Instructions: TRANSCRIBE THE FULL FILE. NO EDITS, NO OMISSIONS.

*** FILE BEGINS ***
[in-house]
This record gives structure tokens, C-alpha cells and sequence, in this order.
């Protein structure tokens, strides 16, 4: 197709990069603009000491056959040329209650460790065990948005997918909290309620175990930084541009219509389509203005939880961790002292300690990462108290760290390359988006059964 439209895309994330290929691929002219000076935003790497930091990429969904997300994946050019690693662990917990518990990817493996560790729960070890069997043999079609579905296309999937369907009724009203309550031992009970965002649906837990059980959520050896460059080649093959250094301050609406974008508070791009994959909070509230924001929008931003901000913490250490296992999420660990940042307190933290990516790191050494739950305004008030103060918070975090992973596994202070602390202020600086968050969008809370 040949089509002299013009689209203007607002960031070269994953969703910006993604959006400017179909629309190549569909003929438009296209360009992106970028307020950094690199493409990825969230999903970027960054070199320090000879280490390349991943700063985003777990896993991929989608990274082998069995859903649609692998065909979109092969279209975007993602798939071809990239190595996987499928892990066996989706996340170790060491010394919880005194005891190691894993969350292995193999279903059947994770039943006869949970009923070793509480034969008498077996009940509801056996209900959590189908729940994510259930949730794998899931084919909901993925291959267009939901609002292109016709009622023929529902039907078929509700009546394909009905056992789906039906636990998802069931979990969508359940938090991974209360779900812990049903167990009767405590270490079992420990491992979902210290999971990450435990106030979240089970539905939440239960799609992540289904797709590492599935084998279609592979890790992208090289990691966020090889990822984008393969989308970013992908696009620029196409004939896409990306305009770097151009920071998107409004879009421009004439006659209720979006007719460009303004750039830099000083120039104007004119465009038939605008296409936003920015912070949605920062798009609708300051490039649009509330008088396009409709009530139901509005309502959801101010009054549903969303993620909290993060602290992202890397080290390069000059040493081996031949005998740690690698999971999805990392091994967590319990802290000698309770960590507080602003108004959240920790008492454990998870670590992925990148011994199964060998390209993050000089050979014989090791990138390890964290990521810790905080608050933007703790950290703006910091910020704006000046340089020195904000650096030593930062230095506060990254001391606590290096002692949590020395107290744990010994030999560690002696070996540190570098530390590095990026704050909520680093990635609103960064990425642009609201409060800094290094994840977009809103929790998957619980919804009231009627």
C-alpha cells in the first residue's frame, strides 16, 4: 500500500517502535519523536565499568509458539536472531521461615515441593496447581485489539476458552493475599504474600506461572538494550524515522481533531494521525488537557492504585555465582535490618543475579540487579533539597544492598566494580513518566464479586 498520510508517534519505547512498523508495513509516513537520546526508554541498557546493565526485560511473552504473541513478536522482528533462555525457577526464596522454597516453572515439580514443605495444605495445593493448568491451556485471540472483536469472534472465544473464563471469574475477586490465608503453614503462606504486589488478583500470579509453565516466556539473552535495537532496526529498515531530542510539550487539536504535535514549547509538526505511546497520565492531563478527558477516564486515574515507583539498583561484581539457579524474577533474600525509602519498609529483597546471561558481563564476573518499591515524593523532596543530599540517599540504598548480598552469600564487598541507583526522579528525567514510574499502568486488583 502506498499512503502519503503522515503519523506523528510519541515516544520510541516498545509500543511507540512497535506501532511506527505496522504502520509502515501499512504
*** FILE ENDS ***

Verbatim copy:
[in-house]
This record gives structure tokens, C-alpha cells and sequence, in this order.
């Protein structure tokens, strides 16, 4: 197709990069603009000491056959040329209650460790065990948005997918909290309620175990930084541009219509389509203005939880961790002292300690990462108290760290390359988006059964 439209895309994330290929691929002219000076935003790497930091990429969904997300994946050019690693662990917990518990990817493996560790729960070890069997043999079609579905296309999937369907009724009203309550031992009970965002649906837990059980959520050896460059080649093959250094301050609406974008508070791009994959909070509230924001929008931003901000913490250490296992999420660990940042307190933290990516790191050494739950305004008030103060918070975090992973596994202070602390202020600086968050969008809370 040949089509002299013009689209203007607002960031070269994953969703910006993604959006400017179909629309190549569909003929438009296209360009992106970028307020950094690199493409990825969230999903970027960054070199320090000879280490390349991943700063985003777990896993991929989608990274082998069995859903649609692998065909979109092969279209975007993602798939071809990239190595996987499928892990066996989706996340170790060491010394919880005194005891190691894993969350292995193999279903059947994770039943006869949970009923070793509480034969008498077996009940509801056996209900959590189908729940994510259930949730794998899931084919909901993925291959267009939901609002292109016709009622023929529902039907078929509700009546394909009905056992789906039906636990998802069931979990969508359940938090991974209360779900812990049903167990009767405590270490079992420990491992979902210290999971990450435990106030979240089970539905939440239960799609992540289904797709590492599935084998279609592979890790992208090289990691966020090889990822984008393969989308970013992908696009620029196409004939896409990306305009770097151009920071998107409004879009421009004439006659209720979006007719460009303004750039830099000083120039104007004119465009038939605008296409936003920015912070949605920062798009609708300051490039649009509330008088396009409709009530139901509005309502959801101010009054549903969303993620909290993060602290992202890397080290390069000059040493081996031949005998740690690698999971999805990392091994967590319990802290000698309770960590507080602003108004959240920790008492454990998870670590992925990148011994199964060998390209993050000089050979014989090791990138390890964290990521810790905080608050933007703790950290703006910091910020704006000046340089020195904000650096030593930062230095506060990254001391606590290096002692949590020395107290744990010994030999560690002696070996540190570098530390590095990026704050909520680093990635609103960064990425642009609201409060800094290094994840977009809103929790998957619980919804009231009627």
C-alpha cells in the first residue's frame, strides 16, 4: 500500500517502535519523536565499568509458539536472531521461615515441593496447581485489539476458552493475599504474600506461572538494550524515522481533531494521525488537557492504585555465582535490618543475579540487579533539597544492598566494580513518566464479586 498520510508517534519505547512498523508495513509516513537520546526508554541498557546493565526485560511473552504473541513478536522482528533462555525457577526464596522454597516453572515439580514443605495444605495445593493448568491451556485471540472483536469472534472465544473464563471469574475477586490465608503453614503462606504486589488478583500470579509453565516466556539473552535495537532496526529498515531530542510539550487539536504535535514549547509538526505511546497520565492531563478527558477516564486515574515507583539498583561484581539457579524474577533474600525509602519498609529483597546471561558481563564476573518499591515524593523532596543530599540517599540504598548480598552469600564487598541507583526522579528525567514510574499502568486488583 502506498499512503502519503503522515503519523506523528510519541515516544520510541516498545509500543511507540512497535506501532511506527505496522504502520509502515501499512504